The predictability of abuses in accessing retained metadata…with an equally predictable damage to privacy

August 1, 2019

The newspaper the Australian has hardly been a standard bearer of privacy rights. Whenever there has been even a whiff of a suggestion that the Parliament would consider a statutory tort to give individuals a right to bring an action for an interference of their privacy the paper has gone into overdrive predicting the end of civilisation.  See my post in 2012, 2013 and again in 2013 and a less dismissive but no less hostile brief piece in 2018.    And there are others.  It has been a generally poorly argued, high octane almost Read the rest of this entry »

Australian Competition & Consumer Commission releases the Digital Platforms Inquiry – calls for more privacy protections amongst many other recommendations

July 30, 2019

Last Friday, 26 July 2019, the Australian Competition & Consumer Commission released its long anticipated and comprehensive final report.  At 623 pages it is something of a tome, not surprisingly given the broad and comprehensive recommendations it makes. The executive summary is found here.

The scope of the recommendations cover issues of competition and protecting diversity in the media, issues of critical importance but beyond the usual coverage of this publication.

Relevantly, for this site, is the recommendations for more privacy protections. That includes Read the rest of this entry »

National Australia Bank suffers data breach involving 13,000 customers

July 28, 2019

There has been widespread coverage of data breach at the NAB involving personal information of 13,000 customers being uploaded two data companies without permission. The data provided to the mysterious data companies is extensive; names, date of birth, contact details and sometimes government issued identifiers.  Close to enough to undertake some identity theft and get close to accessing accounts.  It is serious but mitigated by the fact that the breach was only to third party providers known to the NAB.  From the tenor of the story it is likely that the data providers knew of and have or had some form of relationship with the NAB. As such the disclosure is more containable than a disclosure to the world or a hack.  The difficulties with personal information being provided to third party providers is that Read the rest of this entry »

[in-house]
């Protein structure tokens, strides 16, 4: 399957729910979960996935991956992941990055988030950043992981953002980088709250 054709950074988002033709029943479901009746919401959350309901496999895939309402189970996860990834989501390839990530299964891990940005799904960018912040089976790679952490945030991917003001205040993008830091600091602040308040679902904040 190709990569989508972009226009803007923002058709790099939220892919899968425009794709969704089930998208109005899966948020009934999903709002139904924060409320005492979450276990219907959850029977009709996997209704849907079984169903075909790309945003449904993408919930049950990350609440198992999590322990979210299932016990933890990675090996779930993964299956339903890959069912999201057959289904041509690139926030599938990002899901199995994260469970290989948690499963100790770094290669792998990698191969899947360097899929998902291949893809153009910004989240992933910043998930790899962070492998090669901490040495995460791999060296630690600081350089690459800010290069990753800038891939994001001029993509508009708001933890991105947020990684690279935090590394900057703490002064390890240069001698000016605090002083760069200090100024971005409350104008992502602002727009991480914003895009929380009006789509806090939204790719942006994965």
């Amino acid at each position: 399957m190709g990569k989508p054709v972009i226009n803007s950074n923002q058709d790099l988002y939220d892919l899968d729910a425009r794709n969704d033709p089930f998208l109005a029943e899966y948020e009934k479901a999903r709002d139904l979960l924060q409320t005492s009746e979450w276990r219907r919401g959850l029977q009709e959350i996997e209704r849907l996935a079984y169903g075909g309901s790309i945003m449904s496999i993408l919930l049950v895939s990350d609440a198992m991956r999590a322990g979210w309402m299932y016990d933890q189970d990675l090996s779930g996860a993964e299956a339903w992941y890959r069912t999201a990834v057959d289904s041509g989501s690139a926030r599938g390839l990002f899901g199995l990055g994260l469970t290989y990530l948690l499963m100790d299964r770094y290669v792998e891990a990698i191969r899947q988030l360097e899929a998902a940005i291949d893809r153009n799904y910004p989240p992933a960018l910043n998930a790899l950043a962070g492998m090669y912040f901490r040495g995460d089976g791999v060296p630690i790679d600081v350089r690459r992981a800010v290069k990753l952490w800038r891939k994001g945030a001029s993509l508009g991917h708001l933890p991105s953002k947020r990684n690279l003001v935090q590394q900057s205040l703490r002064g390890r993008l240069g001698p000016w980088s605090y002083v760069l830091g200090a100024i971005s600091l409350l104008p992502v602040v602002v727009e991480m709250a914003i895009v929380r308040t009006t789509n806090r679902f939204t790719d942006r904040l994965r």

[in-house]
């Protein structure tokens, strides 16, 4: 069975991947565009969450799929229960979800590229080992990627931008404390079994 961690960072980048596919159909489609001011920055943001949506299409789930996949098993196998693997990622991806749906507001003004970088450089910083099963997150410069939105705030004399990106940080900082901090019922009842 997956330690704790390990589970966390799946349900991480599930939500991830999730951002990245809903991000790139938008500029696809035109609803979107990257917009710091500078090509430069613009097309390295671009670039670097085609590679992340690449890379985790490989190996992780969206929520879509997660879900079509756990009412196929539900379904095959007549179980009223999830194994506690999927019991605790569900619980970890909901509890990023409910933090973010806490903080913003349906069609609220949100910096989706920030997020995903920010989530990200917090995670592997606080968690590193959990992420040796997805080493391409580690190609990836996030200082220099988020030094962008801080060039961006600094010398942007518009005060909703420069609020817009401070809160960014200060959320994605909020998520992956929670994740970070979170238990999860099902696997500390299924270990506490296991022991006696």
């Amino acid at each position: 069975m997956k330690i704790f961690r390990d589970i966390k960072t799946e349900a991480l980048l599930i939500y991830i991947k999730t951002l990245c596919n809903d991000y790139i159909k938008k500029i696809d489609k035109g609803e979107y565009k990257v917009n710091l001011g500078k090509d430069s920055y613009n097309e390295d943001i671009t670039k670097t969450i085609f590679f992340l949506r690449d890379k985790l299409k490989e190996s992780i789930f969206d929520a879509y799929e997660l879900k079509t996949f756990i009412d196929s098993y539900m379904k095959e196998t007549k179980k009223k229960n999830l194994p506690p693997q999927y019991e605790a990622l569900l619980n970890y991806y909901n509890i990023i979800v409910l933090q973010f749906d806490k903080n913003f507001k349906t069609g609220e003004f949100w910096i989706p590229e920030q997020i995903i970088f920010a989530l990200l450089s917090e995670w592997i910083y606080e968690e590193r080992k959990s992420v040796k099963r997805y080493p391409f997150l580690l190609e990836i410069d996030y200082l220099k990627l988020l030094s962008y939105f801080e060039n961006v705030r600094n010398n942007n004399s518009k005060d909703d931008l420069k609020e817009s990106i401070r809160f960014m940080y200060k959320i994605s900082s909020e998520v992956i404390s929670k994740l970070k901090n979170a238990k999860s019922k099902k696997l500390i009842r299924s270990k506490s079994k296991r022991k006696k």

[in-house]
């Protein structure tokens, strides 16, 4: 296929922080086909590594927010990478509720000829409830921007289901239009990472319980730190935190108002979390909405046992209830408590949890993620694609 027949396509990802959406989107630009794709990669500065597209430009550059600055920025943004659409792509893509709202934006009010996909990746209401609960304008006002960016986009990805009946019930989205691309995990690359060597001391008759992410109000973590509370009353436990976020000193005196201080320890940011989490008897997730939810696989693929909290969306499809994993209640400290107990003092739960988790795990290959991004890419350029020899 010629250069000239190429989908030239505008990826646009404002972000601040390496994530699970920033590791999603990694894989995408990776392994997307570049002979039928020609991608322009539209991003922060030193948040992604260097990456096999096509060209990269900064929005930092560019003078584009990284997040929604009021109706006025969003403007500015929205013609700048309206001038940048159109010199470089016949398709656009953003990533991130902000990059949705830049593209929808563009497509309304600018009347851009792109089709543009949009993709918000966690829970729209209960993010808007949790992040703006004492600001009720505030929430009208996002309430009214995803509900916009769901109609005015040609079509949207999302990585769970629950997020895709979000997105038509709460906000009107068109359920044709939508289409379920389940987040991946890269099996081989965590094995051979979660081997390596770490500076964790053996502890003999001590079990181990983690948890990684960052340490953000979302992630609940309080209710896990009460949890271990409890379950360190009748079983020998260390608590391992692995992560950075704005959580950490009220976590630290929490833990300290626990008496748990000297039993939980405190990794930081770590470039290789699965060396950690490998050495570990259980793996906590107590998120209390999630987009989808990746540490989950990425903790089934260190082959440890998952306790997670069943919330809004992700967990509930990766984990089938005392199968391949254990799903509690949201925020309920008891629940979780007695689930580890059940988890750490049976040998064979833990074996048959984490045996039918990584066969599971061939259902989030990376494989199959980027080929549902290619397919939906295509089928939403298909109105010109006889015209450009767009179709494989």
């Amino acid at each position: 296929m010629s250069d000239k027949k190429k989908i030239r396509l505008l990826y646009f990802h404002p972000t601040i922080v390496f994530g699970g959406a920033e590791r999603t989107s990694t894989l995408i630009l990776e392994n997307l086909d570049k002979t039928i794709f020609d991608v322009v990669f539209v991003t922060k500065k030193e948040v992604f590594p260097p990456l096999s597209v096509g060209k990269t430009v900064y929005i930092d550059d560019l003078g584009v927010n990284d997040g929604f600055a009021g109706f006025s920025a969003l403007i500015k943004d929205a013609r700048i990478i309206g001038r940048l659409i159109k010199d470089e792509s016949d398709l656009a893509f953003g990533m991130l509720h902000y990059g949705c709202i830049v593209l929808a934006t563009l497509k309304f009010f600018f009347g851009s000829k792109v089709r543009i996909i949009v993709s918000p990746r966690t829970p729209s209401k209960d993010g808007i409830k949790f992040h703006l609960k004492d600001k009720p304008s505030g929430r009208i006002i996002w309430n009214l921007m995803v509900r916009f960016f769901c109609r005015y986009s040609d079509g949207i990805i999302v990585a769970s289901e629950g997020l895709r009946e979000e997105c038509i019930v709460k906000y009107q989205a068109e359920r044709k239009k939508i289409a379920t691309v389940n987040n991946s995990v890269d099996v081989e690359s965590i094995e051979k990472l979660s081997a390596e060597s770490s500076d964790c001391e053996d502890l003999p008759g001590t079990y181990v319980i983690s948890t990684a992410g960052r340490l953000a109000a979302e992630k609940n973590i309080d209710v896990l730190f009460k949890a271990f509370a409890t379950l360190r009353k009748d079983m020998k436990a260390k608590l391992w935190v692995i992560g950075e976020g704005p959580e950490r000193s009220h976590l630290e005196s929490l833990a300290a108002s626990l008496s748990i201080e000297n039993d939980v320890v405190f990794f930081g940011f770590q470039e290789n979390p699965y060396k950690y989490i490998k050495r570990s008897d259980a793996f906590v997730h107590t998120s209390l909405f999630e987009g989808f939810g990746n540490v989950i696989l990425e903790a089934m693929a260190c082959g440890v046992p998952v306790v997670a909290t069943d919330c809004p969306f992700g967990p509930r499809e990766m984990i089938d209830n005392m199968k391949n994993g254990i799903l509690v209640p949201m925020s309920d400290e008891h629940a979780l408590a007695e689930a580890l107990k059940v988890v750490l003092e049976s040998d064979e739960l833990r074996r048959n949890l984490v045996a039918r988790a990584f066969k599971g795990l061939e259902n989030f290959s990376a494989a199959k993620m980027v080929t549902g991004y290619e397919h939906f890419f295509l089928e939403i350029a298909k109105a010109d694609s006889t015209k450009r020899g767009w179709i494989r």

Federal Trade Commission imposes $5 billion penalty and says it imposed sweeping new privacy restrictions

July 26, 2019

The Federal Trade Commission (FTC) has formally imposed a $5 billion fine on Facebook arising out of its breach of the 2012 FTC order.  The breaches related to sharing of data with third party users, to wit making that information available to Cambridge Analytica, as well as launching Privacy Shortcuts and Privacy Checkup in 2014 which were supposed to help with managing privacy settings but did not disclose Read the rest of this entry »

UK Information Commissioner intends to fine Marriot International 99 million pounds and British Airways 183.39 million pounds. The GDPR bites for data breaches

July 16, 2019

With the General Data Protection Regulation in force in the United Kingdom the Information Commissioner has greatly enhanced powers to fine those who breach data protection laws.  And in that vein the Commissioner announced on 8 July 2019 an intention to fine British Airways £183.39 million for a data breach in September 2018 which resulted in personal information of 500,000 were compromised.  As is often the case investigation after the breach revealed Read the rest of this entry »

Federal Trade Commission to settle complaint with Facebook over privacy breaches for $5 billion.

July 14, 2019

Although the Federal Trade Commission (“FTC”) has not made a formal announcement the detailed reporting of the deliberations and voting by FTC Commissioners in favour ( 3-2) make it almost certain that once the civil division of the Justice Department approves the settlement, an almost certainty, an announcement will be formally made and Facebook will be liable to pay $5 billion. The Wall Street Journal broke the story with FTC Approves Roughly $5 Billion Facebook Settlement

Wired has undertaken a comprehensive report of the saga, which started with the FTC opening its investigation in March 2018, a week after the Cambridge Analytica scandal broke.